Easter Sunday (April 20 2014)

A New Life




Jeremiah 31:1-6

Psalm 118: 1-2, 14-24

John 20:118



Last year, the children in our Sunday School class joined a project, run by the Bible Society, to raise some money to help children in Rwanda buy Bibles. The children, with their adult helpers, organised a movie night. One of the movies played during the night was Hotel Rwanda: a chilling movie tells the story of Paul Rusesabagina who rescued more than one thousand Tutsi and Hutu refugees during the genocide in Rwanda in 1994.

Friends, this year marks 20th anniversary of the genocide in Rwanda that claimed around 800.000 victims in around 100 days. During one of the commemorative events, President Paul Kagame said that his country had a reason to celebrate the normal moments of life, that are easy for others to take for granted." Indeed, even after 20 years, Rwandans still face an uphill battle to rebuild their country and restore their national identity, scarred so badly by the genocide.

But how could anyone rebuild a deeply wounded nation like Rwanda? No words can sufficiently describe what happened in 1994. It was as if something worse than hell descended on earth, leaving nothing behind. How could anyone rebuild life after such tragedy?

The situation that the people in Rwanda face after the genocide is similar to the situation that the people of Israel had to face. Hundreds of years before Jesus birth, the mighty Babylonians, the superpower at the time, erased their kingdom from the map. The Babylonian army ransacked their beloved city, Jerusalem: the centre not only of their monarchy, but also of their spiritual, economic, and social life. All of their intellectuals, officials, and leaders were taken as captives to Babylon, leaving only the weak and the destitute behind.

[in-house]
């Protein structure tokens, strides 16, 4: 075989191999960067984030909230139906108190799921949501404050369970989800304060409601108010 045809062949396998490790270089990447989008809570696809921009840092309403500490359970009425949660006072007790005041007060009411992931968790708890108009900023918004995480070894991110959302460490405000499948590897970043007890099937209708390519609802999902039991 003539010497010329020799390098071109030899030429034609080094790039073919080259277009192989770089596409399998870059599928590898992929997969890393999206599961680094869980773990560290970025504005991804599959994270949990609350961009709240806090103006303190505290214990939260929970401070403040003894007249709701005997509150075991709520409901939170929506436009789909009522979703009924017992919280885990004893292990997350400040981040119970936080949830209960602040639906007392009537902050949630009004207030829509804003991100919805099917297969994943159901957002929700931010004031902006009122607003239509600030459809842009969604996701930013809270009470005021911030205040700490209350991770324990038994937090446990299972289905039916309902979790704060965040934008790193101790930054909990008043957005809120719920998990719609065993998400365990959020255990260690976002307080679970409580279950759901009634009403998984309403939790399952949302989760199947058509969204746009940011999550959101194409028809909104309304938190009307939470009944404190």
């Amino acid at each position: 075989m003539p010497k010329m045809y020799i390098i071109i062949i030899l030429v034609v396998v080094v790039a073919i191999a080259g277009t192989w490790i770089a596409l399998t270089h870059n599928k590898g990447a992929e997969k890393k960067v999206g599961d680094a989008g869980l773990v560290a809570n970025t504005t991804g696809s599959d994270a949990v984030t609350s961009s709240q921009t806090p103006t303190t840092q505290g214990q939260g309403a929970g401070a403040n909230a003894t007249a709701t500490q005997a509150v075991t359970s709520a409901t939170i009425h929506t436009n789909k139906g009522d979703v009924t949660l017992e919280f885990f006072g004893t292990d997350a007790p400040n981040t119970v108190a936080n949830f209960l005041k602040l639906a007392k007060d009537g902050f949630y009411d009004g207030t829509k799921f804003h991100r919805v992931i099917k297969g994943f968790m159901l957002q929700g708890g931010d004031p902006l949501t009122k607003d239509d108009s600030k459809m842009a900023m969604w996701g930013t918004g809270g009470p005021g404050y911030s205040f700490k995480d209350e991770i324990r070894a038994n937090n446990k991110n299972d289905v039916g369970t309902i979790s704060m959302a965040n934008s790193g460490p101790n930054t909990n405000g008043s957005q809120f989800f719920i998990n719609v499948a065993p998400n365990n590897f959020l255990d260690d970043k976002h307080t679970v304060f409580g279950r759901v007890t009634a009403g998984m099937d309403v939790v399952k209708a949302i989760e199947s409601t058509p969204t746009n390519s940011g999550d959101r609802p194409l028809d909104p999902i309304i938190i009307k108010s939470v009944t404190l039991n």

Even their temple in Jerusalem - the place where they worshipped God; the place where they believed as Gods dwelling place - was ransacked and looted by the Babylonians. It was as if God was rendered impotence by the might of the Babylonians. The destruction was so complete that if there had been a glimmer of hope that the people of Israel would rebuild their nation back, that hope would have been burnt to the ground.

Jesus disciples also faced a similar tragedy. In their time, the Jews were under the brutal occupation of another ancient super power: the Roman Empire. Jesus disciples had hoped that Jesus would be the Messiah, the heir of their greatest King, David who would end the foreigners occupation of their fatherland. Just a few days before Jesus was crucified, his disciples entered into Jerusalem with much fanfare to proclaim him as King. Yet, their hope was completely dashed when Jesus, their future King, hung powerlessly on a Roman cross, dying an agonising death. Again, it was as if God, in the face of the powerful Romans, was powerless to deliver His promise to raise a leader for His people, Israel.

It was at this time, when all hope was lost, that Mary Magdalene encountered the impossible. At first, Mary didnt recognise the risen Jesus. Her mind was still transfixed with grief. She didnt see the possibility of the resurrection even when it appeared before her eyes. She even wanted to find Jesus body back so that she could bring it back to where it belonged: the tomb.

But her encounter with the risen Jesus brought a drastic change. She wept bitterly outside of the tomb when the risen Jesus met her. A cocktail of emotions: sadness, confusion, shock, even perhaps anger, must have engulfed her. Yet, after the risen Jesus revealed himself, air filled her lungs back and she told the disciples with a restored vigour in her voice, I have seen the Lord! Soon, her testimony would become the testimony of the whole church. Soon, her testimony would transform a dejected and grieving community of Jesus disciples into powerful witnesses of his resurrection to the whole known world.

The hope for a new life was also proclaimed aloud by the prophet Jeremiah in our reading from Jeremiah. Even before the destruction of Jerusalem and the deportation of its population to Babylon began, Jeremiah had proclaimed that God would not stop loving them and they would rebuild their soon-to-be-destroyed homeland. Indeed, his proclamation became a reality when the Jewish exiles in Babylon were allowed to return to their homeland by the Persian King, Cyrus the Great, who defeated the Babylonians in 538 BCE. Joy and gladness would return to the land that was abandoned.